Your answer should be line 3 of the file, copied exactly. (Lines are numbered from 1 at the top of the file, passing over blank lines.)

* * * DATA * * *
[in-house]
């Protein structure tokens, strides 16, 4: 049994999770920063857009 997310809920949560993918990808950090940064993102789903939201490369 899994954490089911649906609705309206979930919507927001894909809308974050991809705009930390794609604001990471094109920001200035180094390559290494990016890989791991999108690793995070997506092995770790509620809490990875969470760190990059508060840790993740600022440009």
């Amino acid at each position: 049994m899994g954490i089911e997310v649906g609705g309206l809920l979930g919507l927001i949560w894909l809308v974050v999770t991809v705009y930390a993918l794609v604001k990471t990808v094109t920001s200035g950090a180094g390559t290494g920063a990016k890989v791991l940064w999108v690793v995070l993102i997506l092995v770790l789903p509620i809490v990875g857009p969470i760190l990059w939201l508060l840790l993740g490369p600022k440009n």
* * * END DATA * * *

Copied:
């Amino acid at each position: 049994m899994g954490i089911e997310v649906g609705g309206l809920l979930g919507l927001i949560w894909l809308v974050v999770t991809v705009y930390a993918l794609v604001k990471t990808v094109t920001s200035g950090a180094g390559t290494g920063a990016k890989v791991l940064w999108v690793v995070l993102i997506l092995v770790l789903p509620i809490v990875g857009p969470i760190l990059w939201l508060l840790l993740g490369p600022k440009n």